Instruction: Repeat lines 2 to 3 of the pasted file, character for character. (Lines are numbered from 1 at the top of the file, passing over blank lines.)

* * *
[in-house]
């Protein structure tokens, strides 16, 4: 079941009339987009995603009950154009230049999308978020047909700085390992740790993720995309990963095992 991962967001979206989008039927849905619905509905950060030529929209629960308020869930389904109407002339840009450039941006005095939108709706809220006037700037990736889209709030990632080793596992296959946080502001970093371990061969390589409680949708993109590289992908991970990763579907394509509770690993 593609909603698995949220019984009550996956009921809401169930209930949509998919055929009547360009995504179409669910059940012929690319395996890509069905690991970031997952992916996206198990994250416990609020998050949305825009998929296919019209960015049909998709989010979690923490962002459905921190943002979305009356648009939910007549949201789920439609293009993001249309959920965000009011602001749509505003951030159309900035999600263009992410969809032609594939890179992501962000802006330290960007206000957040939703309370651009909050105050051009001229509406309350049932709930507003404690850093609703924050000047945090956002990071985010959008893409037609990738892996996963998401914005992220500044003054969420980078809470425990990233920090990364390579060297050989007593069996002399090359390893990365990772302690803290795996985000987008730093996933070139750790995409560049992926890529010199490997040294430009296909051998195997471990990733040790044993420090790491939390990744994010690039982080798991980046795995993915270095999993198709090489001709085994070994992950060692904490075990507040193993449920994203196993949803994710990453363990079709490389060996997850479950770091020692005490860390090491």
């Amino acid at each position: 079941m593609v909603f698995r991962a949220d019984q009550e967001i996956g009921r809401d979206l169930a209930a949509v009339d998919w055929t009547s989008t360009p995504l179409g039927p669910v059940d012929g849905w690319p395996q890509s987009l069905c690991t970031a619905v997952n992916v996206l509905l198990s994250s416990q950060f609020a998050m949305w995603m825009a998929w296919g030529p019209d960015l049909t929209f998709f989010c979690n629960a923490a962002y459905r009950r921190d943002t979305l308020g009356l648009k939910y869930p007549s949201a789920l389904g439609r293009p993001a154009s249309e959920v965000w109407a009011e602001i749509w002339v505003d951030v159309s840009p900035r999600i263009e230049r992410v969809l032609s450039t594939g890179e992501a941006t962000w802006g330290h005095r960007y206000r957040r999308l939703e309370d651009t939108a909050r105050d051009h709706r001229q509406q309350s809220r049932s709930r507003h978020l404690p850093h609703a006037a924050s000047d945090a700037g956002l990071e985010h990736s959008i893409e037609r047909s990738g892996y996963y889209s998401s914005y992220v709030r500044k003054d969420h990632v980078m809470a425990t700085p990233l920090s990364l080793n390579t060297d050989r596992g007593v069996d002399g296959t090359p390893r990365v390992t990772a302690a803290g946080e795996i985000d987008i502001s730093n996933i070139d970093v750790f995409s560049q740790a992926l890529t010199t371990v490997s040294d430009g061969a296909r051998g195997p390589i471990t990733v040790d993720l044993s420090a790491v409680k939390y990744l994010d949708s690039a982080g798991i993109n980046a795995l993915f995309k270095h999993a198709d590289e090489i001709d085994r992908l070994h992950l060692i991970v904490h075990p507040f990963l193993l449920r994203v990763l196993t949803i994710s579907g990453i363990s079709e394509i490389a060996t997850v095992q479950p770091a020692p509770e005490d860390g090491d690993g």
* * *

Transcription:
């Protein structure tokens, strides 16, 4: 079941009339987009995603009950154009230049999308978020047909700085390992740790993720995309990963095992 991962967001979206989008039927849905619905509905950060030529929209629960308020869930389904109407002339840009450039941006005095939108709706809220006037700037990736889209709030990632080793596992296959946080502001970093371990061969390589409680949708993109590289992908991970990763579907394509509770690993 593609909603698995949220019984009550996956009921809401169930209930949509998919055929009547360009995504179409669910059940012929690319395996890509069905690991970031997952992916996206198990994250416990609020998050949305825009998929296919019209960015049909998709989010979690923490962002459905921190943002979305009356648009939910007549949201789920439609293009993001249309959920965000009011602001749509505003951030159309900035999600263009992410969809032609594939890179992501962000802006330290960007206000957040939703309370651009909050105050051009001229509406309350049932709930507003404690850093609703924050000047945090956002990071985010959008893409037609990738892996996963998401914005992220500044003054969420980078809470425990990233920090990364390579060297050989007593069996002399090359390893990365990772302690803290795996985000987008730093996933070139750790995409560049992926890529010199490997040294430009296909051998195997471990990733040790044993420090790491939390990744994010690039982080798991980046795995993915270095999993198709090489001709085994070994992950060692904490075990507040193993449920994203196993949803994710990453363990079709490389060996997850479950770091020692005490860390090491």
């Amino acid at each position: 079941m593609v909603f698995r991962a949220d019984q009550e967001i996956g009921r809401d979206l169930a209930a949509v009339d998919w055929t009547s989008t360009p995504l179409g039927p669910v059940d012929g849905w690319p395996q890509s987009l069905c690991t970031a619905v997952n992916v996206l509905l198990s994250s416990q950060f609020a998050m949305w995603m825009a998929w296919g030529p019209d960015l049909t929209f998709f989010c979690n629960a923490a962002y459905r009950r921190d943002t979305l308020g009356l648009k939910y869930p007549s949201a789920l389904g439609r293009p993001a154009s249309e959920v965000w109407a009011e602001i749509w002339v505003d951030v159309s840009p900035r999600i263009e230049r992410v969809l032609s450039t594939g890179e992501a941006t962000w802006g330290h005095r960007y206000r957040r999308l939703e309370d651009t939108a909050r105050d051009h709706r001229q509406q309350s809220r049932s709930r507003h978020l404690p850093h609703a006037a924050s000047d945090a700037g956002l990071e985010h990736s959008i893409e037609r047909s990738g892996y996963y889209s998401s914005y992220v709030r500044k003054d969420h990632v980078m809470a425990t700085p990233l920090s990364l080793n390579t060297d050989r596992g007593v069996d002399g296959t090359p390893r990365v390992t990772a302690a803290g946080e795996i985000d987008i502001s730093n996933i070139d970093v750790f995409s560049q740790a992926l890529t010199t371990v490997s040294d430009g061969a296909r051998g195997p390589i471990t990733v040790d993720l044993s420090a790491v409680k939390y990744l994010d949708s690039a982080g798991i993109n980046a795995l993915f995309k270095h999993a198709d590289e090489i001709d085994r992908l070994h992950l060692i991970v904490h075990p507040f990963l193993l449920r994203v990763l196993t949803i994710s579907g990453i363990s079709e394509i490389a060996t997850v095992q479950p770091a020692p509770e005490d860390g090491d690993g």